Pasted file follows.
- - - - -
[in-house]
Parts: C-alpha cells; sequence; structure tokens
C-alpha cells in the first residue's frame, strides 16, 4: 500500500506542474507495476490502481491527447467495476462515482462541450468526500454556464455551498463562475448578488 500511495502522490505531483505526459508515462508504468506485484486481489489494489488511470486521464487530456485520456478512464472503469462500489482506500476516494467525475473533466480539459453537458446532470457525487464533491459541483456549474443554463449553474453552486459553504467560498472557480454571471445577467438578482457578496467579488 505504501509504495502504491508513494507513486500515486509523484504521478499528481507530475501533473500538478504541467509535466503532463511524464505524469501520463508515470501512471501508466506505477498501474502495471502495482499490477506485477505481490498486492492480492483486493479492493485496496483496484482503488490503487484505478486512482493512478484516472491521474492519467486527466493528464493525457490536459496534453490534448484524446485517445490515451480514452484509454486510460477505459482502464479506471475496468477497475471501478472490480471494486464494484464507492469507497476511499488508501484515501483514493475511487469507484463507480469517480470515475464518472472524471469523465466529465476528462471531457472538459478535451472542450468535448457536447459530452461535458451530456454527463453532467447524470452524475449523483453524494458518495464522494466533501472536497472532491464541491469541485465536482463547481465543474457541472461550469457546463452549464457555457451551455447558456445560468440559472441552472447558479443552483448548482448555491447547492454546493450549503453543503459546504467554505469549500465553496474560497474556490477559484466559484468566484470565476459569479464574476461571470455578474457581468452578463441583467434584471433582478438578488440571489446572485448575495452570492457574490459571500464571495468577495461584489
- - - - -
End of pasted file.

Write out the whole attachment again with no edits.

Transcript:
[in-house]
Parts: C-alpha cells; sequence; structure tokens
C-alpha cells in the first residue's frame, strides 16, 4: 500500500506542474507495476490502481491527447467495476462515482462541450468526500454556464455551498463562475448578488 500511495502522490505531483505526459508515462508504468506485484486481489489494489488511470486521464487530456485520456478512464472503469462500489482506500476516494467525475473533466480539459453537458446532470457525487464533491459541483456549474443554463449553474453552486459553504467560498472557480454571471445577467438578482457578496467579488 505504501509504495502504491508513494507513486500515486509523484504521478499528481507530475501533473500538478504541467509535466503532463511524464505524469501520463508515470501512471501508466506505477498501474502495471502495482499490477506485477505481490498486492492480492483486493479492493485496496483496484482503488490503487484505478486512482493512478484516472491521474492519467486527466493528464493525457490536459496534453490534448484524446485517445490515451480514452484509454486510460477505459482502464479506471475496468477497475471501478472490480471494486464494484464507492469507497476511499488508501484515501483514493475511487469507484463507480469517480470515475464518472472524471469523465466529465476528462471531457472538459478535451472542450468535448457536447459530452461535458451530456454527463453532467447524470452524475449523483453524494458518495464522494466533501472536497472532491464541491469541485465536482463547481465543474457541472461550469457546463452549464457555457451551455447558456445560468440559472441552472447558479443552483448548482448555491447547492454546493450549503453543503459546504467554505469549500465553496474560497474556490477559484466559484468566484470565476459569479464574476461571470455578474457581468452578463441583467434584471433582478438578488440571489446572485448575495452570492457574490459571500464571495468577495461584489